Some Amazon employees are upset at company's response to defaced LGBT office posters

  • At least 10 LGBT Pride posters have been defaced at Amazon's headquarters over the past two months.
  • Amazon replaced those posters and added a message that reiterates its policy on vandalism: “Posters are company property. Defacing posters is a violation of Amazon’s policy.”
  • Some employees voiced their displeasure in an internal email thread over Amazon’s failure to directly address the issue and for not showing more support for the LGBT community.
Jeff Bezos
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Jeff Bezos

Many Amazon employees felt uncomfortable following a series of recent defacements on LGBT "Pride" posters hanging in the company's elevators. Amazon's response to the incident infuriated some even more.

Approximately 10 employee-designed posters that were designed to encourage inclusivity were defaced in Amazon elevators at its main headquarters over the past two months, according to internal emails seen by CNBC. Examples included crossing out the "T" in "LGBT" or writing "Why?" over the message.

Amazon replaced the defaced posters and put up a new message that reiterates the company's policy on vandalism: "Posters are company property. Defacing posters is a violation of Amazon's policy."

The incident has sparked a debate inside the company on whether Amazon's response was adequate, drawing over 100 responses in an internal email thread last week. Some employees voiced their displeasure over the company's failure to address the problem and promote workplace inclusivity, making some employees with LGBT backgrounds feel further marginalized at work.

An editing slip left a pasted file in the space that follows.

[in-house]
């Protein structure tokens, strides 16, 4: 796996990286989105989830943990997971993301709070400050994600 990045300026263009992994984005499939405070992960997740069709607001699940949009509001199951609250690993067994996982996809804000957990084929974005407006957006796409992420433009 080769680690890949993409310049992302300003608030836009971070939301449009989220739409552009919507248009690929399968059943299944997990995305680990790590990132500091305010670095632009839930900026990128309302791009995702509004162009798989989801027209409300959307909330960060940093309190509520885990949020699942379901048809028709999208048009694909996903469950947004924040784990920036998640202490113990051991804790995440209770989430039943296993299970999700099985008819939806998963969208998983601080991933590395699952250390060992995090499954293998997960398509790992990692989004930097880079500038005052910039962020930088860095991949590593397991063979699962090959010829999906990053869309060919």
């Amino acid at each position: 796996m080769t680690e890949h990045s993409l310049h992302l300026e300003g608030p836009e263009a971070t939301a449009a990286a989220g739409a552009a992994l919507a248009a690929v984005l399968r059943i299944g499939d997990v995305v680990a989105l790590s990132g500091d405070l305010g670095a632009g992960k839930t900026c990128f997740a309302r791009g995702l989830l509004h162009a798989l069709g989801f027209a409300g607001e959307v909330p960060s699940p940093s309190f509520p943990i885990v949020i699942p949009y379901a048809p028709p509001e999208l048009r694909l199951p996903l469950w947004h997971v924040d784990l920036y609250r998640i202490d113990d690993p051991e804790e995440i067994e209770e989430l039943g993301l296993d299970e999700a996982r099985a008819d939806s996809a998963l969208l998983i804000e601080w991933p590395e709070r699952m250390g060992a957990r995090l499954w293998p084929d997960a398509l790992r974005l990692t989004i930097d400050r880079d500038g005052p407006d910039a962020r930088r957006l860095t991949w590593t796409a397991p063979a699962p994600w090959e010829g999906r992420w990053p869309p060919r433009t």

"The proper response to widespread pride poster defacement is not only a policy that prohibits defacement, but also a massive and overwhelming show of support for pride in many forms," one of the emails said.

In a statement, Amazon confirmed the incident and reiterated its commitment to equal rights and tolerance.

"Amazon allows employees to create their own posters to advertise events across our campus. When we learned a few posters celebrating Pride were defaced, we worked quickly with the employees who created them to have them replaced, and we published new posters to reiterate our policy that posters shouldn't be altered. Since then, no other incidents have been reported."

'Corporate-borg' language

The emails viewed by CNBC give a rare display of employee dissent over company policy at Amazon, whose workforce is generally known to be less vocal over such issues compared to those of other tech giants, like Facebook and Google. It's also the latest diversity issue to surface at Amazon, as it continues to work towards building a more inclusive culture.

The biggest complaint comes from the lack of engagement and support for the LGBT community in Amazon's response, the emails show.

"It's authoritarian and un-Amazonian," one person said about the poster warning employees not to deface company property. "That poster is the most corporate-borg thing I have seen in my almost 7 years with the company."

Another person who identifies as transgender said the incident has had real impact on how LGBT employees view Amazon as a workplace, and that it made that person reconsider a move to the company's Seattle office.

"I know people personally who came very close to quitting Amazon as a consequence of those defacements," this person said.